The Public Sector Pension Investment Board is becoming a signatory on a diversity, equity and inclusion pledge.

The pension fund joined 179 investment organizations in signing the Diversity in Action Initiative from the Institutional Limited Partners Association, an organization dedicated to advancing the interests of limited partner sponsors. Since its launch earlier this year, 11 other Canadian organizations, including the Canada Pension Plan Investment Board, have signed the initiative.

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Signatories of the pledge, which was first released in April, must be either general or limited partner sponsors and manage private investment funds. It’s an acknowledgement of an organization’s commitment to taking concrete steps to advance diversity, equity and inclusion within its organization and in the businesses it invests in.

To become an accepted signatory, organizations must demonstrate that they’ve met a number of DEI-related criteria. This includes: having a pre-existing statement on diversity and inclusion, an internal tracking system gathering information on the race and gender of employees receiving promotions; and a set of published goals for making recruitment and retention more inclusive.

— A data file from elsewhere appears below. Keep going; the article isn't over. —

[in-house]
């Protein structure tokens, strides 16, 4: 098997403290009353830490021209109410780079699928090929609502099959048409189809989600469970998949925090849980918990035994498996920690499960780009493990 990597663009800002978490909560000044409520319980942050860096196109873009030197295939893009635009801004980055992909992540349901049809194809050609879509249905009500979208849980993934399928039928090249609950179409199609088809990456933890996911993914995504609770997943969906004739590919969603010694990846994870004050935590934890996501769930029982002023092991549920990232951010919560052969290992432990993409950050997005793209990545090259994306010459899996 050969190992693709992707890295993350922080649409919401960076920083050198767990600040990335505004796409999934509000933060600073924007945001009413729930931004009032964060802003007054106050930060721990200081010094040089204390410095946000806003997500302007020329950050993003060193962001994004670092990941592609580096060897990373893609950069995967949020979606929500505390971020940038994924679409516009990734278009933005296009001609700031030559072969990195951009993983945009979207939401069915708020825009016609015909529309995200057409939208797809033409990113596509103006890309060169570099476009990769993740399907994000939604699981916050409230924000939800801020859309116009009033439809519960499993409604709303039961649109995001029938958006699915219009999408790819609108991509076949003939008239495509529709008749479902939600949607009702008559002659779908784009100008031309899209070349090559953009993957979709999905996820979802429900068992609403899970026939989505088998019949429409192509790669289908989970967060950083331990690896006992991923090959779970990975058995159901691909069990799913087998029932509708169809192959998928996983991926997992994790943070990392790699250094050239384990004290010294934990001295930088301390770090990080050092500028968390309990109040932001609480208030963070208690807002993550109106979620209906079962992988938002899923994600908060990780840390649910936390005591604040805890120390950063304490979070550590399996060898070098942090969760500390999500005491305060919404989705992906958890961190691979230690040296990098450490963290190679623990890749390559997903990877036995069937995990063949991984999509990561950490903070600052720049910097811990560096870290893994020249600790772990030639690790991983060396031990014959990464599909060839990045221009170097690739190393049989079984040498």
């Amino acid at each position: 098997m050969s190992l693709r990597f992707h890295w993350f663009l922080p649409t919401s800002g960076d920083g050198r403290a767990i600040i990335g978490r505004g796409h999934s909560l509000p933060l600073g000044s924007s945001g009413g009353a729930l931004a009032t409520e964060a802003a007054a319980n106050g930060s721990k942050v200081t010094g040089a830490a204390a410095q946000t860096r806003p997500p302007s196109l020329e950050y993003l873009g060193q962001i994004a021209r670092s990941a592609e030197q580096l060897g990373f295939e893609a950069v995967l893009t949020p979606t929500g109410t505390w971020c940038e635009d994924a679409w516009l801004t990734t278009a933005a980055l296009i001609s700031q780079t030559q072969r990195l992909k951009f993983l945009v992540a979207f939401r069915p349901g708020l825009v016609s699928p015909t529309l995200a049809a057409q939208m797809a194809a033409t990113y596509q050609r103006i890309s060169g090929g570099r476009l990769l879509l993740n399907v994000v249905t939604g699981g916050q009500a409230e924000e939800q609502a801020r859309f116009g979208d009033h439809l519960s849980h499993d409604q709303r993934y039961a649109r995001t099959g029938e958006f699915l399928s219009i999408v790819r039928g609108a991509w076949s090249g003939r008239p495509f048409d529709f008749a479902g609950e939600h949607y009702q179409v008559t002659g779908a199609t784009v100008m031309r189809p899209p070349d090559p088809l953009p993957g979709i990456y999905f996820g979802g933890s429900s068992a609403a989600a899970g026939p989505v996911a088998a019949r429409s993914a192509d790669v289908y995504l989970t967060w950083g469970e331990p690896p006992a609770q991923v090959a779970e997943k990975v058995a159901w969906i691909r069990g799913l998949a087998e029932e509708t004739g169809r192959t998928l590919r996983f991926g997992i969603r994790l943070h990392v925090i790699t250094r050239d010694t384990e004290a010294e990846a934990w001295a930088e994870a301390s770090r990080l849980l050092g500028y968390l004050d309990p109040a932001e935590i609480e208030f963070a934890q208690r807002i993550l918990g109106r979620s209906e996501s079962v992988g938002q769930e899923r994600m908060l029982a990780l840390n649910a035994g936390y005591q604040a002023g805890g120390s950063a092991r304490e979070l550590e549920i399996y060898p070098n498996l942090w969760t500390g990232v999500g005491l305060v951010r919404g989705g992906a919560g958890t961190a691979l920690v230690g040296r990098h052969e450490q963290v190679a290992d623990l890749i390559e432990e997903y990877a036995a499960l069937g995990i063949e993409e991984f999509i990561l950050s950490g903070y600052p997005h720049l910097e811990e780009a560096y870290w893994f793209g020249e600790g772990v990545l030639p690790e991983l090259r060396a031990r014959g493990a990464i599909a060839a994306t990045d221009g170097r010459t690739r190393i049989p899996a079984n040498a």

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Signatories must also demonstrate that they’ve taken at least two actions included in a secondary list, which includes: having DEI accountability vested in a senior investor or senior management figure; providing support for efforts to educate underrepresented groups about careers in private markets; and supporting research on DEI issues in the workplace.

In its most recent quarterly update, the Diversity in Action Initiative released figures about the strides being made by its signatories in these areas. In its analysis of the data, the pledge organizers noted that organizational size appears to play a significant role in how companies prioritize DEI strategies.

About 88 per cent of signatories with market caps above US$10 billion provide unconscious bias training to employees, while just 38 per cent of signatories with market caps below US$2 billion do the same. In addition, 80 per cent of small cap signatories track gender, race and ethnicity statistics within partner organizations, with just 43 per cent of large cap businesses saying they do so.

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